The Most Important Magical Tree

The Most Important Magical Tree
Are artists and shamans faithless, committed to the moment and nothing else?
Sept 21, 2018 (Fall Equinox)

I fall in love with every bit of wood that I craft into a talisman.

As I’m sanding, doing pyrography, and otherwise working with a piece of wood, I start to realize how special it is.

A lot of the time, mind you, I see how marvelous it is to begin with but, oh, when I work in depth with it, I become enamored. When I strip off a layer of bark, nuances emerge. As I sand, the grain shows more and more. When I tenderly apply a beeswax finish, the wood’s mystical powers electrify my fingertips so I come to know both those powers and my skin.

It is through such thorough interactions that I understand wood, other people, the Gods, the emptiness from which of all creativity springs.

Often, the process of crafting a morsel of wood sends it and me into another world, where we rebuild Faerie.

Here’s that piece of wood when I first started working with it:

The sort of pyrography I tend to do is challenging to execute on some woods I use. Perhaps that’s because, unlike birch and basswood, which are the pyrographer’s staples, many woods that visit me tend to be ornery about pyrography. The wood-burning I usually see folks do on these woods is minimal and straight-lined—e.g., a solo rune or pentacle—whereas I attempt designs that are, by comparison, complex and detailed, and that include spirals, twists, and swirling flourishes.

Each difficult wood I pyrograph might have its own way of being ornery. Once I’ve figured out what will work on that type, it won’t necessarily work on another. I have to start figuring out a new way all over again. But determining how to pyrograph whatever wood is in my hand is giving me an understanding of the tree the wood is from, how different it is from all other trees. The realization that it would be too difficult to pyrograph more than a simple ogham or the like on some woods would be equally informative about the nature of the tree the wood is from.

From the toil that arises from committing to work with the wood as it is, from such thorough interactions, I can better understand that wood and do a better job serving it. When acting as a shamanic guide, the toil that arises from committing to work with a client as they are, such thorough interactions, allows me to better understand that individual, and thus do a better job for them. Such thorough interactions foster relationship. I fall in love with my clients.

My analogies between woods and clients do not extend to the orneriness of some woods. My clients aren’t ornery. I must have the easiest clients in the world. I wonder why the Goddess sends me ornery woods and easy students.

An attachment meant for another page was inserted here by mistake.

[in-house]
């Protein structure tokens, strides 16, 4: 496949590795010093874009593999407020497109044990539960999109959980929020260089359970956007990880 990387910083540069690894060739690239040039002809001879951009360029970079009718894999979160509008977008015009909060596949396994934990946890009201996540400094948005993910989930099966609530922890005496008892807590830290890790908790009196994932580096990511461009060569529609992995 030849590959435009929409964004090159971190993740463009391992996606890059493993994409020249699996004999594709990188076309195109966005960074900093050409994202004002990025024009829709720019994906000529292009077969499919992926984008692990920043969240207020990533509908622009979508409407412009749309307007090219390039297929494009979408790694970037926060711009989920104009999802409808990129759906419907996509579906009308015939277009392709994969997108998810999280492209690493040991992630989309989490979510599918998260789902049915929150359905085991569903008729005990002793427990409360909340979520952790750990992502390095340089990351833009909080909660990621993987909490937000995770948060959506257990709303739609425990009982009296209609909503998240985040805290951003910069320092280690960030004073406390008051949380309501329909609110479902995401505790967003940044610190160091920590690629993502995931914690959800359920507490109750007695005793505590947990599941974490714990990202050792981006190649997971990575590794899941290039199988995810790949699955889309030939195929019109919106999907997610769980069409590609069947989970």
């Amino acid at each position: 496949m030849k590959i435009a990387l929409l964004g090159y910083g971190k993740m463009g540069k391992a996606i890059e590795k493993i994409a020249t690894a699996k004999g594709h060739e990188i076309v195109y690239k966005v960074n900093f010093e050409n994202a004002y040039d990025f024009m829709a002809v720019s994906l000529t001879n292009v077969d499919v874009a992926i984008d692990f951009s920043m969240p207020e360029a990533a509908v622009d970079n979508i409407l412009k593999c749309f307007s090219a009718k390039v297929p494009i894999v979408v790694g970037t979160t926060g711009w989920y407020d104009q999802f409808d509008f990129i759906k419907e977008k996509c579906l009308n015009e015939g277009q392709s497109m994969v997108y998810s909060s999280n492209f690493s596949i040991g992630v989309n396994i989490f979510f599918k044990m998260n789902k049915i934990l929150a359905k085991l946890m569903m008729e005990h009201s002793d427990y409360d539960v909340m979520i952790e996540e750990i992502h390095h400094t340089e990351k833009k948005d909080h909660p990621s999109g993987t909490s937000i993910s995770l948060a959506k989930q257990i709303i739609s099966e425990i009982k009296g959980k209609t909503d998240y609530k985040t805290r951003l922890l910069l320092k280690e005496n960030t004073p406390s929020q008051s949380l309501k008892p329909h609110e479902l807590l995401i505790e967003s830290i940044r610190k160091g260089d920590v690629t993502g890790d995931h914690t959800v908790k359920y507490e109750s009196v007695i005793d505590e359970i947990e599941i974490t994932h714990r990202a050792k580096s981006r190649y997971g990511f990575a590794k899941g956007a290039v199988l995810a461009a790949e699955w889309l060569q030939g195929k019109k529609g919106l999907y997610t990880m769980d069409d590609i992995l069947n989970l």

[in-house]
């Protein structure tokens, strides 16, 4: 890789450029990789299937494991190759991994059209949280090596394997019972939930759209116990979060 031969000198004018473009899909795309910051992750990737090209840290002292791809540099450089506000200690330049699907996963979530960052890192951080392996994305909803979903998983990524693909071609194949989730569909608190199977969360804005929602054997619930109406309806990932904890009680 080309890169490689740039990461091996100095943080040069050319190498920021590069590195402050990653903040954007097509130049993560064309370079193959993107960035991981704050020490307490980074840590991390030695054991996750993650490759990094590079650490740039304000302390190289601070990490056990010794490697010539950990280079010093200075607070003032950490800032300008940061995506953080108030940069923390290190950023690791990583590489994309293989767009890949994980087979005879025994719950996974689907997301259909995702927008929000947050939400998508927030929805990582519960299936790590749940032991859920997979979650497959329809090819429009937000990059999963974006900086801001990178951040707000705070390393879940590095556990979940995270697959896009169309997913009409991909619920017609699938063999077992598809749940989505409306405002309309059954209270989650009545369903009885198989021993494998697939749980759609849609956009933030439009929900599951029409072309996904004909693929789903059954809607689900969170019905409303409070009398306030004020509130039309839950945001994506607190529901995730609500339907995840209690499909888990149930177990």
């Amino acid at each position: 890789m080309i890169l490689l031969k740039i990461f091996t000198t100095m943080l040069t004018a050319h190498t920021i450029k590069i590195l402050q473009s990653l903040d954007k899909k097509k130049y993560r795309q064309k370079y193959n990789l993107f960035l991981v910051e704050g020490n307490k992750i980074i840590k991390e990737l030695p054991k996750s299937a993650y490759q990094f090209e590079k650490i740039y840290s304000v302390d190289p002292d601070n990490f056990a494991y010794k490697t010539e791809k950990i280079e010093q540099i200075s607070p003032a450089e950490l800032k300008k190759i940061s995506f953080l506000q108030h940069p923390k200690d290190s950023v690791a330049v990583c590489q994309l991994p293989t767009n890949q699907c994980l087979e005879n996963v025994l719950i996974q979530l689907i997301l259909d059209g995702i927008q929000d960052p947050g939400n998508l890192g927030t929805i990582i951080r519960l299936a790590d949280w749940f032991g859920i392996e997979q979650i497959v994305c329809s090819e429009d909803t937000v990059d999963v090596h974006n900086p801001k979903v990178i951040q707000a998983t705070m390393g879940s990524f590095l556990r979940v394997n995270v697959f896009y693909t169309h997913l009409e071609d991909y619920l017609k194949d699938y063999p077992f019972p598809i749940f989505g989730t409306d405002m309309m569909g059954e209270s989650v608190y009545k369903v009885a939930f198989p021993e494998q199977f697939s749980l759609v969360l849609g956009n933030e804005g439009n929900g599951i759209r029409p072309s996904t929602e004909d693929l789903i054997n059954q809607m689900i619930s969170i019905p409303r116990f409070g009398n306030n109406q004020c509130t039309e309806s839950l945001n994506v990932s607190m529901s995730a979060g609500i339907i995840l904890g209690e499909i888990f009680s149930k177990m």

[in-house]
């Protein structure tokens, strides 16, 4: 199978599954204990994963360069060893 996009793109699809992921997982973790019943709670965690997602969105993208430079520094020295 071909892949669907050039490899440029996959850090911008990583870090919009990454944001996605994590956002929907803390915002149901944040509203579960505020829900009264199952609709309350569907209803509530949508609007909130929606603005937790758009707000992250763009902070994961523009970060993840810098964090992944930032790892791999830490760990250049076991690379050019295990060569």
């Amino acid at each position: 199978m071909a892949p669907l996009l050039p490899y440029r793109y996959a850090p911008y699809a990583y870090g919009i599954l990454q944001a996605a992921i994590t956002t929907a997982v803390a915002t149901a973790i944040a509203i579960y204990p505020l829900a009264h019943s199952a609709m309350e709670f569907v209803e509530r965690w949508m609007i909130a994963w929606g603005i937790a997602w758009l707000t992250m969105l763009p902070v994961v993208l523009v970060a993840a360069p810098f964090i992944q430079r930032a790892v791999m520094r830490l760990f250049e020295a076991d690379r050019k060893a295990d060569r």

When I see what pyrographed design the wood in question will allow, that is part of my falling in love. The more I work with a piece, the more I adore it.

I am eternally fickle, wholeheartedly deeming each piece of wood my new favorite. Each one shows me how the tree from which it came is the most beautiful, important, and magical in all the planet. Each piece of wood is my new friend, gifting me its secrets. It has exactly what I need to make my life the way I want it.

It doesn’t matter how many pieces of oak (or elder or willow or other tree) have found their way into my hands, each oaken (elder, willow, or other tree bit) is the new and only path to power and ecstasy.

Within days, another piece of wood catches my fancy.

Whenever I work with a client, I am in love with that individual, eternally fickle, wholeheartedly deeming each client my favorite, the teacher’s pet. Each is the most beautiful, important, and magical being on all the planet. Each is my new friend, gifting me their presence. Serving that client is exactly what I need to transform my spirit into how I want to be.

I am eternally faithful: regardless of how many clients I work with in a given day, or how many folks are in a class, or how many times I’ve worked with a given client before, each time I work with a client, I understand how irreplaceable and essential they are to the universe and to me. (I usually keep class enrollment small, to have time for thorough interactions.)

Do I seduce wood, do I coax it to cooperate with my desire for it to be the most important piece of wood so I can be in union with it? Do artists and shamanic guides practice serial monogamy, devoted to each art piece or student, but only until it’s time to turn their attention to the next art project or client?

Artists and shamans are faithless, committed to the moment and nothing else. No, that’s not true. They’re also committed to crafting the next moment, so that it will be beautiful, so that it will best serve the client. The job of artists and shamans is to craft the next moment. … They are faithful to that job. … It is a prevalent lie that they are faithless. They serve. They serve. They belong completely and unceasingly to their students and the Muse.

I revel in the void of outer space, from which all creation comes. There, I constantly feed the stars. There, I am faithful to the needs of wood, clients, Gods, and self.

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